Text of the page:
Every now and then, I have days when I want to blog but can't think of anything to write about; I can't write if I have no thoughts floating around in my head. Those days are very sad.
Sometimes though, a simple outline is enough to get my brain waves flowing so that I'm not so starved for entertainment. So I'm going to present you with another one of those iPod list things--you know, read the question, hit shuffle on your iPod, and the lucky song displayed is your answer. It's going to be epic.
Ahem. I now present you with . . . The Soundtrack of My Life.
Opening credits: I Love You This Much, by Jimmy Wayne. Oh great. It looks like I'm going to have an Alma-the-Younger type experience here.
Waking up: Jesus Take the Wheel, by Carrie Underwood. What did I tell you? Actually, I think I would be well served if I woke up with this philosophy in mind every day.
Average day: I Believe in Christ, by the Mormon Tabernacle Choir. I take back my first comment--I am actually an incredibly spiritual person who has all her priorities straight. So far the only thing I've thought about all day is Jesus.
First date: Please Forgive Me, by Bryan Adams. This is obviously referring to my absolute perfection--it's got to be hard on any guy to be in the presence of a perfect girl; thus my humble desire to ask for forgiveness.
Falling in love (apparently this is the chick flick version of my life): Greased Lightning, from Grease. After dropping me off, my date is so enraptured that he makes up a song about his favorite car to distract himself. His friends join in on the endeavor and soon the whole neighborhood knows the song.
Love scene: Eight Days a Week, by the Beatles. After warming up his vocal chords in his garage, my guy comes to my window and professes that he can't stop thinking about me, so much so that he forgets how many days of the week there are.
Fight scene: Into the West, by Annie Lennox. Apparently, this guy is willing to die for me. Or, at least he tries to convince me that dying wouldn't be so bad if it became necessary.
Breaking up: Behold the Wounds in Jesus' Hands, by Jon Schmidt. I then explain to the boy that he doesn't need to die for me--somebody else already did. Duh.
Getting back together: Stealing Cinderella, by Chuck Wicks. That's enough for him, and he immediately takes off to my parents' house to ask my dad if he can have my hand.
Secret love: Call on Me, by Chicago. Then, out of the blue, someone calls the guy while he's talking to my dad. It's his ex-girlfriend. Dun, dun, dun . . .
Life's okay: Chim Chim Cher-ree, from Mary Poppins. Then he feels guilty and starts sweeping the rooftops of Elk Ridge as penance.
Mental breakdown: The Best of Me, by Bryan Adams. My dad then gives the guy permission to take ownership of my hand, and for the first time he starts thinking that he is more awesome than I am for accomplishing such a feat. That's a mental breakdown if I ever saw one.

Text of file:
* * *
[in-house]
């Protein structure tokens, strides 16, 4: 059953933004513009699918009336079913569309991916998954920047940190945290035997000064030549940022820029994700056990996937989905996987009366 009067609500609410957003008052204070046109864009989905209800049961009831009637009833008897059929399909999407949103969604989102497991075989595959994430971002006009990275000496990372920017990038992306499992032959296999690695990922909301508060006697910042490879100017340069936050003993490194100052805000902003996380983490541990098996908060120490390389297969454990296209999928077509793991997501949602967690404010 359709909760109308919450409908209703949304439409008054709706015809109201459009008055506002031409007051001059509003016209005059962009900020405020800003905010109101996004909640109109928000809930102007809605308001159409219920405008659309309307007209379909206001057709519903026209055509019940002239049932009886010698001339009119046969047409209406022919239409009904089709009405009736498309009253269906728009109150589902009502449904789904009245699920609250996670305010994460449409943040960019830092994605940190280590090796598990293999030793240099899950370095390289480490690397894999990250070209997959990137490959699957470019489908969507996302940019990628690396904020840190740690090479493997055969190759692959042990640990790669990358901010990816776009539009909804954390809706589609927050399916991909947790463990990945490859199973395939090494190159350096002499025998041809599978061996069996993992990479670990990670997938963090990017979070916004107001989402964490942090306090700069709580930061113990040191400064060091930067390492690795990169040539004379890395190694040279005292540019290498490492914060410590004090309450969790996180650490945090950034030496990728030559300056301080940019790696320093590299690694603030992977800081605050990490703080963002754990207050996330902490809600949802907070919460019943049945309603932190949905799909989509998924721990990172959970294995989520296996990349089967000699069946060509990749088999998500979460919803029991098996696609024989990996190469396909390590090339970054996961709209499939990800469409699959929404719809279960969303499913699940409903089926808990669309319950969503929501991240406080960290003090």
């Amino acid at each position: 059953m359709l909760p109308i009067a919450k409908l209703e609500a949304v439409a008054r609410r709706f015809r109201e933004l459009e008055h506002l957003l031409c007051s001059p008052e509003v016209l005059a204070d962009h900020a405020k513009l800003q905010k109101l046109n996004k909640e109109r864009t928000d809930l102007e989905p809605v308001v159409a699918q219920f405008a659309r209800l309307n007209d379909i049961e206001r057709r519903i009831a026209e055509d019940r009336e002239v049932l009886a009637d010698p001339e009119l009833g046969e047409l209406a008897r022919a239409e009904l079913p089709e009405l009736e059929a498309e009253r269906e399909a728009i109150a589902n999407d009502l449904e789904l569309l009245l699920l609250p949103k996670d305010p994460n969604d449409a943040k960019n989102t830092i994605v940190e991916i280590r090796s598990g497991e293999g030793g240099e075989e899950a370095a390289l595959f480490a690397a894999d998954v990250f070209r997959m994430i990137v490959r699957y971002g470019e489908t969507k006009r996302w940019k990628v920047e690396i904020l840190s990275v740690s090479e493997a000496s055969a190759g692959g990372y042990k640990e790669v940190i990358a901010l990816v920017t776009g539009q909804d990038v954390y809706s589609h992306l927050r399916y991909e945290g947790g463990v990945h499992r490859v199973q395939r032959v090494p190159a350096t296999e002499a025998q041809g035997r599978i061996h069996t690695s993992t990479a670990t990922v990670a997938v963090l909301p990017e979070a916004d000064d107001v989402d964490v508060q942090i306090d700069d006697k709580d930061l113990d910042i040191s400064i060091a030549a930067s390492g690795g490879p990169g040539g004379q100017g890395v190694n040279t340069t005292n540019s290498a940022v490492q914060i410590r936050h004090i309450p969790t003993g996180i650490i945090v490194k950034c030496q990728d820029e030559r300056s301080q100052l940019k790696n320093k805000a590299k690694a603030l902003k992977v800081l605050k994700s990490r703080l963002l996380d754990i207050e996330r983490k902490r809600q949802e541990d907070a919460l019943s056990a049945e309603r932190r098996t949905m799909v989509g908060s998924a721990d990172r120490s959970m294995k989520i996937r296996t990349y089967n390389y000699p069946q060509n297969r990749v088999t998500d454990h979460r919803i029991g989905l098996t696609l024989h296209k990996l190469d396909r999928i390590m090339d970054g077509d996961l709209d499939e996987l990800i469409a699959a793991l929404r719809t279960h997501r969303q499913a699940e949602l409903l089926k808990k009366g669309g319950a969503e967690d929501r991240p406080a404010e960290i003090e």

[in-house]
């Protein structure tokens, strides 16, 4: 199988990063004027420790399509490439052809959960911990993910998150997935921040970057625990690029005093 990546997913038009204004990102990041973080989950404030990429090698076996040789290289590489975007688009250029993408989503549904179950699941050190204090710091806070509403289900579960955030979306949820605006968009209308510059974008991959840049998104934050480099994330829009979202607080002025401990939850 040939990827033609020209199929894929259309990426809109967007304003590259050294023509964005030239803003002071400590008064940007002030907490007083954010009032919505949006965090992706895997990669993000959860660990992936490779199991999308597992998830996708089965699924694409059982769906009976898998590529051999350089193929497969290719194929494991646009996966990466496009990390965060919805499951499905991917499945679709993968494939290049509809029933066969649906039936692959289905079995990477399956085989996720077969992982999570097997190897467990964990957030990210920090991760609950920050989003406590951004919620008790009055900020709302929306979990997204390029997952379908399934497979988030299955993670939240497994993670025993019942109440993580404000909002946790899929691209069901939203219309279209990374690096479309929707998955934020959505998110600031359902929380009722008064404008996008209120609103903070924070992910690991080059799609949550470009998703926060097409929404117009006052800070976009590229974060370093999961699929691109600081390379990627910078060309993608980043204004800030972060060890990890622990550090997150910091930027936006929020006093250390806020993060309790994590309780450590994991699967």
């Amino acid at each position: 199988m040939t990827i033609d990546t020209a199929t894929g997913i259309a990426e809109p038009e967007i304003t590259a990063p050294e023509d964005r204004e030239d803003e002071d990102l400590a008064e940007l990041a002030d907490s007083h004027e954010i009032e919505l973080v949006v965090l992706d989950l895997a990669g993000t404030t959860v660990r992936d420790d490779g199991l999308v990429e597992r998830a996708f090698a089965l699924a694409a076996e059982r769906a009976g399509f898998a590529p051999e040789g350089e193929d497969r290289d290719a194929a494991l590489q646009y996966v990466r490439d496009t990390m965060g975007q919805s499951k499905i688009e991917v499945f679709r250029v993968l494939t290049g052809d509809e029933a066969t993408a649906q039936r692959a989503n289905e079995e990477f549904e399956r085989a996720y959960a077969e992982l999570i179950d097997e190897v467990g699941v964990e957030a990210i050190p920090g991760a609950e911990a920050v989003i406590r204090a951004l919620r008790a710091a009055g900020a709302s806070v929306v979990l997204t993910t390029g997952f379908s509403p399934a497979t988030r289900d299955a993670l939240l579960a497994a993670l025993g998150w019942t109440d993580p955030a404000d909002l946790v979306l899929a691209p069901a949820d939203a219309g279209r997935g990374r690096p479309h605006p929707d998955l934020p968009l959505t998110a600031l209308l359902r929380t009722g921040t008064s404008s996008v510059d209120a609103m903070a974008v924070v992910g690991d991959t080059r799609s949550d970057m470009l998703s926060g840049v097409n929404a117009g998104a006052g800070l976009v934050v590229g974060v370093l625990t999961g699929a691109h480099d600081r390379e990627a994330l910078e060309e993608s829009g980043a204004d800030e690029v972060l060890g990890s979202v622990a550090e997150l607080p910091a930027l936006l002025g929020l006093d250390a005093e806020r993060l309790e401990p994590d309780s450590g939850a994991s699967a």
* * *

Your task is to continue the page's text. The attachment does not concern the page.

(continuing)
Driving: More than That, by Backstreet Boys. The drive back to Salt Lake takes forever, but he is willing to do More than That to have my hand.
Learning a Lesson: Theme from Jurassic Park, by John Williams. Meanwhile, I am back at my apartment, and I discover that there are other forms of music out there that are pretty awesome.
Deep Thought: I Do, by Jon Schmidt. Because of this revelation, I realize that I can indeed marry someone who has more diverse music tastes than I do.
Flashback: Si Do Mhaimeo I, by Celtic Women. As the guy approaches my apartment, he starts thinking about his mission and whatever the heck the language was he spoke there.
Partying: If She Only Knew, by 98 Degrees. By now, I have said yes to the proposal and am celebrating throughout the land, but I'm feeling guilty because I haven't told my sisters yet.
Happy Dance: When You're in Love, from 7 Brides for 7 Brothers. I do a happy dance because when you're in love, people are more understanding of your stupidity.
Regretting: My Front Porch Looking In, by Lonestar. Apparently I wish I was married and had a couple kids already.
Long night alone: Hymn of Nature, by Jon Schmidt. Of course, I am too wound up from the events of the day to sleep, so I turn on my most boring Jon Schmidt stuff to try to trick my body into falling asleep.
Death scene: To Make You Feel My Love, by Garth Brooks. I suddenly realize that the old me has died--I no longer think I am the perfect being I once thought I was because I would do anything to convince this guy that I like him.
Closing credits: When You Love Someone, by Bryan Adams. When you love someone, naturally, you get married. That's how all chick flicks end.
So there you have it: the soundtrack of my life. Everything seems to have worked out quite splendidly (it helps that my shuffle seemed to catch on to the rules of this game and only gave my chick-flick related songs after a while).
Sadly, though, I'm still lacking original thought. I can't believe this mindless exercise didn't work . . .